Found myself tearing around the Lotus test track recently, for reasons that will become apparent in the New Year. But just to whet your appetite, it involved some black and gold livery and the inimitable scream of a Cosworth DFV.
I must have been here a dozen times or more over the years and have driven a vast array of Lotus product through its fiendish twists and turns. It was here I discovered just how good the original Elan was and how disappointing was the Europa by comparison. I’ve driven a couple of F1 cars here too, but the one I remember most fondly was Alex Zanardi’s GT2 Esprit. It might still be the sweetest-handling modern sports car that I’ve so far driven.
Anyway, the track is a rather different place these days. Regardless of what likelihood you place on the success or otherwise of Dani Bahar’s Lotus project, you cannot accuse him of being all mouth and no action. The test track, while following roughly its previous outline, has been turned into a brand new FIA-specification facility, with a surface you could roll pastry on. For those of us who remain convinced the only reason Lotuses have the world’s best blend of ride and handling is because they’ve been developed on the world’s most poorly surfaced test track, these are worrying times. But a chance encounter with chassis guru Matt Becker in the local boozer has disabused me of this notion. Apparently up to 80 per cent of the chassis work is done on the public roads. And if you’ve spent much time driving around Norfolk of late, you’ll know that Matt and his team still have all the awful surfaces they need right on their doorstep.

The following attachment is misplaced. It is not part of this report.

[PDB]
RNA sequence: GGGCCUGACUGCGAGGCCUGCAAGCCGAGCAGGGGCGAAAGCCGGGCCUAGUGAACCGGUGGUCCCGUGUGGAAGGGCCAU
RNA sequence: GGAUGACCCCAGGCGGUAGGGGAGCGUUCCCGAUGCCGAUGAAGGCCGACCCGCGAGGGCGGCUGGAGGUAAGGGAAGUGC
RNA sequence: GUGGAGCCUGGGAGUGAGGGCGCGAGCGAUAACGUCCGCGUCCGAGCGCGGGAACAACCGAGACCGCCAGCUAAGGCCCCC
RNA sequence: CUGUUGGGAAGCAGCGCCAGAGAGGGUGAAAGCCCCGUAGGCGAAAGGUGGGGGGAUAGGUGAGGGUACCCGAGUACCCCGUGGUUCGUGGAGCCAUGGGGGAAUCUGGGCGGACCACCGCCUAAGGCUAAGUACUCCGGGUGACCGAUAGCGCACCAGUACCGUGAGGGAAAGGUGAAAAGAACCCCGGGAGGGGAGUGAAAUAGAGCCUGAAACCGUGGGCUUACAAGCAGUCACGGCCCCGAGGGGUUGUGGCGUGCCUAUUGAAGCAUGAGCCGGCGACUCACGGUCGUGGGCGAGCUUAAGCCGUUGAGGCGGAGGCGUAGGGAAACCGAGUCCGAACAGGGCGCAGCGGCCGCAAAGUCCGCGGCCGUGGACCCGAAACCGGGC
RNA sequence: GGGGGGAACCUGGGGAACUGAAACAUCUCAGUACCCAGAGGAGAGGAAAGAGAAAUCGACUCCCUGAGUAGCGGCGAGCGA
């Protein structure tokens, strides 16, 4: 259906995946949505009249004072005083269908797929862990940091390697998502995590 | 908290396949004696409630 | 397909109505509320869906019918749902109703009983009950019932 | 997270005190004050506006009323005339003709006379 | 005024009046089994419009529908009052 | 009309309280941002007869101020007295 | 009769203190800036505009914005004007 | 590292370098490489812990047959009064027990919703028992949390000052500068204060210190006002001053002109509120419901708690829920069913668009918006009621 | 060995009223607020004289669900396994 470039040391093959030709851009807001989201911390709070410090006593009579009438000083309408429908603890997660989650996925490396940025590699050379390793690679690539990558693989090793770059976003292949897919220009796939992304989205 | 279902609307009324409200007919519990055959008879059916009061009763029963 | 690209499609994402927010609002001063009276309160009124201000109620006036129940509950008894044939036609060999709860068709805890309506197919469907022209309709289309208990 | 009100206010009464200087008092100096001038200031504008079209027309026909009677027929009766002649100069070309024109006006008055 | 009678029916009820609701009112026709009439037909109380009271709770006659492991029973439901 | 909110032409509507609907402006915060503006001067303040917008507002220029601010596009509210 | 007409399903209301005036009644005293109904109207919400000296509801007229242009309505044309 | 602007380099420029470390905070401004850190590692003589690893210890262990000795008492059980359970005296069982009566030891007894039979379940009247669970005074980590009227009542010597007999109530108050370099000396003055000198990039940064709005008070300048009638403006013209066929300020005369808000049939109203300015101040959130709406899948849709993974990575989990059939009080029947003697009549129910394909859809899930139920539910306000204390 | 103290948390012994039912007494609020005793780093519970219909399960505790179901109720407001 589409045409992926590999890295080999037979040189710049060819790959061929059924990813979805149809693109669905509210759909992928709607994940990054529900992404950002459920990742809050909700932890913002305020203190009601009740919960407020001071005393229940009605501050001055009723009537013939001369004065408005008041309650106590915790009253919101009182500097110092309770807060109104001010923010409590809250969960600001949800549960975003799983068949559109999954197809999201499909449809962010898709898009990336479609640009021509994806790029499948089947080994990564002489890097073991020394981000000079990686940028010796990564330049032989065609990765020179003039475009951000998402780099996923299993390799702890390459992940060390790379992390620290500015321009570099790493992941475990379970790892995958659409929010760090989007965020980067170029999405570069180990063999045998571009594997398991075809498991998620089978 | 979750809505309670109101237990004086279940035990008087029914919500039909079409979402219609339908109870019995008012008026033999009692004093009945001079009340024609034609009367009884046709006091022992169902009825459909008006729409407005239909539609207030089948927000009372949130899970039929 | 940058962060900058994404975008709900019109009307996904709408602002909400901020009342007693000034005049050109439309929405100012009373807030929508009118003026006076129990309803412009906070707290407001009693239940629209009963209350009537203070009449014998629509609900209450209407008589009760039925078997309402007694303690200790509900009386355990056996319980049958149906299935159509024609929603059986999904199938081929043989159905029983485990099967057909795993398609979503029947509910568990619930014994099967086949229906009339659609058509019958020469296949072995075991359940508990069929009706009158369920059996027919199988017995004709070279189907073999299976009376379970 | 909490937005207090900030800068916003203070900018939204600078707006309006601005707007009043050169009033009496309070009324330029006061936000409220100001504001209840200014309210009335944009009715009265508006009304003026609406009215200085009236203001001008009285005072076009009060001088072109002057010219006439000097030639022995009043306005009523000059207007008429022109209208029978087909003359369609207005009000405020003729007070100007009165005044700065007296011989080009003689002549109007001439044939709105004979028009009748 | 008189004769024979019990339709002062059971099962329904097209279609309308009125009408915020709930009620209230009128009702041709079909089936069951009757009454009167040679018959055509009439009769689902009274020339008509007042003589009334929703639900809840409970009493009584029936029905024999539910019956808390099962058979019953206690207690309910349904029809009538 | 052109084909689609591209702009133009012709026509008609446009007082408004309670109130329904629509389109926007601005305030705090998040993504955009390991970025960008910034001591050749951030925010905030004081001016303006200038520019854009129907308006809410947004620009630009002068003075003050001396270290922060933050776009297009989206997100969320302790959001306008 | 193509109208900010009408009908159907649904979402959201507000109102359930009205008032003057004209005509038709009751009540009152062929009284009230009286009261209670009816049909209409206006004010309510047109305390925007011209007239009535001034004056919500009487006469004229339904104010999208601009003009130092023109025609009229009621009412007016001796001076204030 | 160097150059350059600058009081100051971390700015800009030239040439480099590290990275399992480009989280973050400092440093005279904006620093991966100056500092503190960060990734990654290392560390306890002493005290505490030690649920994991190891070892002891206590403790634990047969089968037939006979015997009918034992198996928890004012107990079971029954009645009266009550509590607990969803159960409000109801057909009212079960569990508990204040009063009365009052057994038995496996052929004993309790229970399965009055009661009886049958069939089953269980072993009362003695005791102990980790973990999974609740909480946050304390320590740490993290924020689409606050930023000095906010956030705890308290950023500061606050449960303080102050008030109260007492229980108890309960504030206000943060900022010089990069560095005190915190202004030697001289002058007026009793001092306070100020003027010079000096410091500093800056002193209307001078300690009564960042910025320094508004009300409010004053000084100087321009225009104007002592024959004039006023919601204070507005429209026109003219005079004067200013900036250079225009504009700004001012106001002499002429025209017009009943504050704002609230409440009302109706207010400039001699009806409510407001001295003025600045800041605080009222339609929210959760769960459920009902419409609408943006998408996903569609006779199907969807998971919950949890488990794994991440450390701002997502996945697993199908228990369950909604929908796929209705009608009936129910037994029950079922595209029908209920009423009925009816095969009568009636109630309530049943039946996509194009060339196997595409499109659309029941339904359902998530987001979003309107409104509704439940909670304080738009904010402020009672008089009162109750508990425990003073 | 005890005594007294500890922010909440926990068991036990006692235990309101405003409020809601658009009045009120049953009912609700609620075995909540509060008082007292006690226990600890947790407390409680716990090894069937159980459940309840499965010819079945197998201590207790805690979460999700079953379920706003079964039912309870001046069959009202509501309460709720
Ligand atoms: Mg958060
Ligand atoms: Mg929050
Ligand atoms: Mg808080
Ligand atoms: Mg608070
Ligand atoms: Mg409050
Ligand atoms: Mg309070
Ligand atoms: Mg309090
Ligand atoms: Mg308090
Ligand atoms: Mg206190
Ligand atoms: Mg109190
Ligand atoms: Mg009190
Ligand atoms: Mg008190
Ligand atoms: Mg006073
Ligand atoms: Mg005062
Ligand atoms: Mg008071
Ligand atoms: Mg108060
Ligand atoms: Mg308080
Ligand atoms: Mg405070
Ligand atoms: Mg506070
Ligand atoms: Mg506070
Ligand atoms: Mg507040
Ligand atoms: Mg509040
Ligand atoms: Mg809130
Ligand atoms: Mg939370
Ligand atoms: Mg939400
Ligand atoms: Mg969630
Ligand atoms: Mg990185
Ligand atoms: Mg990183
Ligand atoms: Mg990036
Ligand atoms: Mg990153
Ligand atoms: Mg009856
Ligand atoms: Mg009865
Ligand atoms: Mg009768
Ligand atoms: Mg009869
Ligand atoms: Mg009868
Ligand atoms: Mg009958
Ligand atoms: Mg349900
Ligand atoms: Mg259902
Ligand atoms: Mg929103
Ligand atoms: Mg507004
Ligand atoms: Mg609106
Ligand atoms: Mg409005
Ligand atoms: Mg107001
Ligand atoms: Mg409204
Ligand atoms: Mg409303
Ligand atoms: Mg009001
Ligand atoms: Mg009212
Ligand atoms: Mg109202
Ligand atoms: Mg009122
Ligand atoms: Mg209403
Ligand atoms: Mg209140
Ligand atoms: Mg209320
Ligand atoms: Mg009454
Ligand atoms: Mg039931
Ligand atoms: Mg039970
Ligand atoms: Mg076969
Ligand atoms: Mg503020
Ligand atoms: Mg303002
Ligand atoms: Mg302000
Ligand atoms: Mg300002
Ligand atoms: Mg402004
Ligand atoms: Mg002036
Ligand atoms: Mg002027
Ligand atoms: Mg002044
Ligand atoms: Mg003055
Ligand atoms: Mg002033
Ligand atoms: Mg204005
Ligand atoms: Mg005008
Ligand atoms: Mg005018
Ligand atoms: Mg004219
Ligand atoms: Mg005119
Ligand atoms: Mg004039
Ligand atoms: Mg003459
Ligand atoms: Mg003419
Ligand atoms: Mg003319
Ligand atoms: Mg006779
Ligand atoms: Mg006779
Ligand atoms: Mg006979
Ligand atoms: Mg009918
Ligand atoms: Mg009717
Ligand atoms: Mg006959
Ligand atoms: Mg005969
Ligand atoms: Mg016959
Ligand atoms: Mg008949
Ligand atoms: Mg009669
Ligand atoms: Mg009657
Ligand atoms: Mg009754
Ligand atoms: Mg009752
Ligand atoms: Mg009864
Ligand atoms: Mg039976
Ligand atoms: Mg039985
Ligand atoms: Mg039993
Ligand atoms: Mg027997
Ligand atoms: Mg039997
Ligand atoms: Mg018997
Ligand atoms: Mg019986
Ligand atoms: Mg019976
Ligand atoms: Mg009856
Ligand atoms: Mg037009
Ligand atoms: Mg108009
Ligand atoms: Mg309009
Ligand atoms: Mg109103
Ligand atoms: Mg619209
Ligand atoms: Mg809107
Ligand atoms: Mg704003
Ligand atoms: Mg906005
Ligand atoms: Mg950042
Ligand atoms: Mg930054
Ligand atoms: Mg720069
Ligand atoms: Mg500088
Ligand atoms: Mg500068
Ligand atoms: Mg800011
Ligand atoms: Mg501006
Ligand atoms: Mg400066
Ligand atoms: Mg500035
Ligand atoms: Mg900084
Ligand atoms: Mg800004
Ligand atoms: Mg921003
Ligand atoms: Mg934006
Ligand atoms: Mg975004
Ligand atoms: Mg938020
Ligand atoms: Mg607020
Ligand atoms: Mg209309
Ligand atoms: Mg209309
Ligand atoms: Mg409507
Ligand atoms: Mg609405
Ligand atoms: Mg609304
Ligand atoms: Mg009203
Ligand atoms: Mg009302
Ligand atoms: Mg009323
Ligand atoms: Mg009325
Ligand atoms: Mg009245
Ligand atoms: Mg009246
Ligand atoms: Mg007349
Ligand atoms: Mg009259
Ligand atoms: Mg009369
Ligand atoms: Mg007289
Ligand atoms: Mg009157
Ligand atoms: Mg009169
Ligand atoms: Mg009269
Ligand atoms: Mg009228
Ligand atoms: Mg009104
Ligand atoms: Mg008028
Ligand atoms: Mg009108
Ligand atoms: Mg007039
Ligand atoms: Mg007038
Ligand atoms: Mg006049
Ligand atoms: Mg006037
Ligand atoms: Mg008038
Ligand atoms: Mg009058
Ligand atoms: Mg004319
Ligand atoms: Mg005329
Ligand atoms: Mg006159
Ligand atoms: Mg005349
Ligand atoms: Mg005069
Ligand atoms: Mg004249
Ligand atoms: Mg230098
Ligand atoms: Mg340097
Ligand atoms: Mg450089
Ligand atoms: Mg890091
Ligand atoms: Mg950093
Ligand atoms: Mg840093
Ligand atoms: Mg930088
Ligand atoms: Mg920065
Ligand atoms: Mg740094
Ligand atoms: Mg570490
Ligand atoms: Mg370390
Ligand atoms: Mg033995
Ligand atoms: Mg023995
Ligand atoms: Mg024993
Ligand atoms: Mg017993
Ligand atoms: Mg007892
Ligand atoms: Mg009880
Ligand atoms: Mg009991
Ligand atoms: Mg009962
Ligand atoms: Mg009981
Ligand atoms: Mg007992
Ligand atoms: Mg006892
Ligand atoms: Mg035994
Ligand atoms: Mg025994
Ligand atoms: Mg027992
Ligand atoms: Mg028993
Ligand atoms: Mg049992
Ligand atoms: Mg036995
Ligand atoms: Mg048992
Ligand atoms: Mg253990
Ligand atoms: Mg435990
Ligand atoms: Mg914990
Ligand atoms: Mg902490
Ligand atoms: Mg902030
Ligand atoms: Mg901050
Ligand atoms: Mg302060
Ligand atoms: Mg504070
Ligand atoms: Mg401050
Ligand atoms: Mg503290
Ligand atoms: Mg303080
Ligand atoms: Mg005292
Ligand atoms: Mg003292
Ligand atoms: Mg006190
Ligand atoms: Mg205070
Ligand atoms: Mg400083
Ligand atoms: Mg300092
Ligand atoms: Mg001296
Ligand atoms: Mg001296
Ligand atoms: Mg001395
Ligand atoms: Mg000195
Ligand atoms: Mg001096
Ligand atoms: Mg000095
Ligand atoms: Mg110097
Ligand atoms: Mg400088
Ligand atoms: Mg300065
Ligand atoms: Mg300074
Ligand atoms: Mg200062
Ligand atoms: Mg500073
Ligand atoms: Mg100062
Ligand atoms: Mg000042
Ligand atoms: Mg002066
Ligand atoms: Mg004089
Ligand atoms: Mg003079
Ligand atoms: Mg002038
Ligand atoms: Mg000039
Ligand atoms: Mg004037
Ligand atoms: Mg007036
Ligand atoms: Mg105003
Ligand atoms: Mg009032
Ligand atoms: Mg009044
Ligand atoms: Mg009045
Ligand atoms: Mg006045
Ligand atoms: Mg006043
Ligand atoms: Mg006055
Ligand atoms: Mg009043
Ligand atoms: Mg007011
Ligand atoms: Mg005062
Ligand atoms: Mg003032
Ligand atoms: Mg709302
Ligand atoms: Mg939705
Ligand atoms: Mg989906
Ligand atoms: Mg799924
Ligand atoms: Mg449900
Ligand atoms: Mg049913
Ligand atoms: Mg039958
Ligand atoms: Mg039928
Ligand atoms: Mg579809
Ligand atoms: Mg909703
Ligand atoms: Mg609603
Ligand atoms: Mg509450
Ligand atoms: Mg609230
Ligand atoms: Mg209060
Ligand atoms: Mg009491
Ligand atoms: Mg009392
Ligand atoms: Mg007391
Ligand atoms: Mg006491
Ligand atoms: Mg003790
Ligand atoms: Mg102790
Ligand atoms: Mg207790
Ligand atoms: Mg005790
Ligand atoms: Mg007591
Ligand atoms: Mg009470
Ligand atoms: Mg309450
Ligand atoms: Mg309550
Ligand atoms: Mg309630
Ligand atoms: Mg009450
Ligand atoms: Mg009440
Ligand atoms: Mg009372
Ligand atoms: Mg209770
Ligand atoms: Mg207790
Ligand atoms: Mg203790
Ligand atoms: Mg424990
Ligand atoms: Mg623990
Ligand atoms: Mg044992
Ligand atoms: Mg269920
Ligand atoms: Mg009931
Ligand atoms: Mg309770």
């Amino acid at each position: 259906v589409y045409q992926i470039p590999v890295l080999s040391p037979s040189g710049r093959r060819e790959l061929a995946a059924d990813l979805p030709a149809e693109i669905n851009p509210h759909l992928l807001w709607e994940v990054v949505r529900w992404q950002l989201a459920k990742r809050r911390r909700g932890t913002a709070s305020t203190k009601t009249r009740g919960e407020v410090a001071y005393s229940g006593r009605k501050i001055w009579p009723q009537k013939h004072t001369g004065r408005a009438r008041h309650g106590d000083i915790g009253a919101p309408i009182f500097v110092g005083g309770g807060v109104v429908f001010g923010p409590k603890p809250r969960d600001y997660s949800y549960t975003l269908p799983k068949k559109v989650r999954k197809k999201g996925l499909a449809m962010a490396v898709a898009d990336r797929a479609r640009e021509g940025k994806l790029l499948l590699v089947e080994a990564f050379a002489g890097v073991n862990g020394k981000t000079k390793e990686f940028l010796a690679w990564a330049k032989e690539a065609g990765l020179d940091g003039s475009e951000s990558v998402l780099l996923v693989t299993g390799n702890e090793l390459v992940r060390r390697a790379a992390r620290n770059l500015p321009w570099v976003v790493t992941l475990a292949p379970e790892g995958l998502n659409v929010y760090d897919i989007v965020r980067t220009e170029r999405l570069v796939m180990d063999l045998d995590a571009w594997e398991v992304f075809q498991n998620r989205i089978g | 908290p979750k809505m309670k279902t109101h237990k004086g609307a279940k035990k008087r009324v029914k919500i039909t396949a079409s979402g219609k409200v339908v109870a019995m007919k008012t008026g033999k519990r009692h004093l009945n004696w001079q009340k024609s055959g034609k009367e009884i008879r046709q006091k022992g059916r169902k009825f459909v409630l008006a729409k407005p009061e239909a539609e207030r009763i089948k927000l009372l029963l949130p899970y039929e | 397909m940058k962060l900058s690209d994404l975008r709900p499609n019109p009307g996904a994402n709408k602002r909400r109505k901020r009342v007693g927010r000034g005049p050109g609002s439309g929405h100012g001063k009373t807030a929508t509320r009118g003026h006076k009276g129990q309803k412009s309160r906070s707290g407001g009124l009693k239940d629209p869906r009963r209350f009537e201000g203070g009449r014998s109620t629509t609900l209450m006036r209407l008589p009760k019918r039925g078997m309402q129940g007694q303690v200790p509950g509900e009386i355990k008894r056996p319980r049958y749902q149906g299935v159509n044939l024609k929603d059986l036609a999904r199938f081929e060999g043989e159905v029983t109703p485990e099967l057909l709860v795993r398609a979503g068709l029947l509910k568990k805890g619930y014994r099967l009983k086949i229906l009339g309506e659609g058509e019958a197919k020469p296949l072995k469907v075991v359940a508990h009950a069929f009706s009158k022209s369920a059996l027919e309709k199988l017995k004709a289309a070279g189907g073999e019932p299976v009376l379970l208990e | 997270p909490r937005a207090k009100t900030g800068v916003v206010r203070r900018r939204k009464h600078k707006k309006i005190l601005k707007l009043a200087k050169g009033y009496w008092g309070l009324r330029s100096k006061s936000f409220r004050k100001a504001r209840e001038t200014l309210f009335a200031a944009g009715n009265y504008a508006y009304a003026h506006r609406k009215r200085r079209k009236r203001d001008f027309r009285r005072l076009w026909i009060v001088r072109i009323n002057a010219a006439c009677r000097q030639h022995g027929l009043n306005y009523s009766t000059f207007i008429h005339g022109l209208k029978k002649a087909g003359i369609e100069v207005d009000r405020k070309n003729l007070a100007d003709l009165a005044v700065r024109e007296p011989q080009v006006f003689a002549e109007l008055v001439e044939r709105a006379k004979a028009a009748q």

The circuit, by the way, is deliberately both technical and difficult. It has been designed with two main purposes in mind: to offer a real test to high-downforce racing cars and to throw road cars off balance. The theory is if its quick and easy to drive here, it should be quick and easy to drive anywhere. Having now driven around it in a road car with no power or downforce and a race car with lots of both, I’d say it works.